Edit ModuleShow Tags

Repairing the world

Preschool dedicates library to Khalid Jabara

Khalid Jabara Tikkun Olam Library at B’nai Emunah Preschool

Greg Bollinger

The Khalid Jabara Tikkun Olam Memorial Library will open to the public on September 7 in the B’Nai Emunah Synagogue Preschool.

The library was dedicated on July 7, which would have been the 38th birthday of Khalid Jabara, a Lebanese Christian man who was shot and killed outside his south Tulsa home in August 2016, in an incident classified as an Islamophobic hate crime.

Caitlyn Wright and Toni Willis, two teachers at the preschool where Jabara’s niece attends, coordinated and curated the library after a December fundraising effort and months of deliberation.

The books were donated by members of the preschool community, the Tulsa community, members of the Jabara family, and people on social media.

“We created an Amazon wish list,” Wright said. “The first draft had around 80 books on it.”

Within two hours of posting the wish list on Facebook, all 80 books had been donated.

“It was pretty remarkable,” Wright said, motioning at the shelves. “We were like, okay, this is real. This is

After adding to the wish list and sharing more extensively on social media, Wright and Willis received over 600 books.

One such book is “Skin Again” by feminist cultural critic bell hooks. “The skin I’m in,” hooks writes, “is just a covering. If you want to know who I am / you have got to come inside / and open your heart way wide.”

Another is “A is for Activist” by Innosanto Nagara, author of multiple social change books for children. In it, F is for “Feminist” and D is for “Democracy.” Later on, “X is for Malcolm, as in Malcolm X. History’s lessons can be complex.”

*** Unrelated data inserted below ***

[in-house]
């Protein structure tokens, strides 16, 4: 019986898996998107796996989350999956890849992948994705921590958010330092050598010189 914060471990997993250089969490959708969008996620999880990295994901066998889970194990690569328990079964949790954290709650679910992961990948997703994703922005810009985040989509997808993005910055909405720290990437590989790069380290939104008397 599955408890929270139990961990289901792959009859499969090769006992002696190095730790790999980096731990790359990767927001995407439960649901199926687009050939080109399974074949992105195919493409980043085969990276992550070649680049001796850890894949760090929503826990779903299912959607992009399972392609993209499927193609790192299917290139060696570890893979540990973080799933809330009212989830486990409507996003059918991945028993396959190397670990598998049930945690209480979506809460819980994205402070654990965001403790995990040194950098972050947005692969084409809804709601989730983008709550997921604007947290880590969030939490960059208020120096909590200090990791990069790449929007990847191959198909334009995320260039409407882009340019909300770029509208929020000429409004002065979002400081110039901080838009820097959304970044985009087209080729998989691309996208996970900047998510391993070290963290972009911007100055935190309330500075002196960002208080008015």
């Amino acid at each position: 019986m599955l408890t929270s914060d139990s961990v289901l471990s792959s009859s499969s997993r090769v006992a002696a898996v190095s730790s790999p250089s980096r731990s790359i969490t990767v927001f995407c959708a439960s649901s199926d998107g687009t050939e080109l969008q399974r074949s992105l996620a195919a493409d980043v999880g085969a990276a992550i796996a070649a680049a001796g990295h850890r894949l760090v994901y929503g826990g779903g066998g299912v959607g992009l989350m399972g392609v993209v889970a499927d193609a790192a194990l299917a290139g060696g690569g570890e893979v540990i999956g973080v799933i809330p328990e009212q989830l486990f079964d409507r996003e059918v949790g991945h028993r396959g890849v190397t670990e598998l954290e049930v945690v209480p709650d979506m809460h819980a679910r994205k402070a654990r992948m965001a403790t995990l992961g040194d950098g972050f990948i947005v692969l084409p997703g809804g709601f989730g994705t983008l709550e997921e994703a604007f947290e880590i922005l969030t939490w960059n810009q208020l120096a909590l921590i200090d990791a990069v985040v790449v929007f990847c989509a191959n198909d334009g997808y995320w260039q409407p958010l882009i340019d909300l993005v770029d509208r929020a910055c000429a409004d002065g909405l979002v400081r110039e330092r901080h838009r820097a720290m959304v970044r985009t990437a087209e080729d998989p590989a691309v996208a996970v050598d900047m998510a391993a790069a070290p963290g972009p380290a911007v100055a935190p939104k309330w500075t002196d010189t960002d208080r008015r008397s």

“Whoever You Are,” by Mem Fox, author of over 30 books for children, reads, “Little one, whoever you are, wherever you are, there are little ones just like you, all over the world. Their skin may be different from yours, and their homes may be different from yours.” But later on, Fox tells us, “Their smiles are like yours, and they laugh just like you.”

Part of the library’s name, Tikkun Olam, is a concept in Judaism found in the Mishnah, the first major work of Jewish law.

“It expresses our obligation to repair the world,” Wright said. “And that is something that we speak to in all that we do here.”

On September 7, the Khalid Jabara Tikkun Olam Memorial Library will hold its first public story hour, “Social Justice Superheroes,” at 5:30 p.m. Stories will be geared towards ages seven and younger, but all are welcome to attend.

“Children have all the tools to be powerful agents of change,” Wright said. “They are already. And equipping them with the language of equality and diversity at an early age sets them on a powerful path.”

For more from Zack, read his article on Tulsa’s fascination with James Joyce.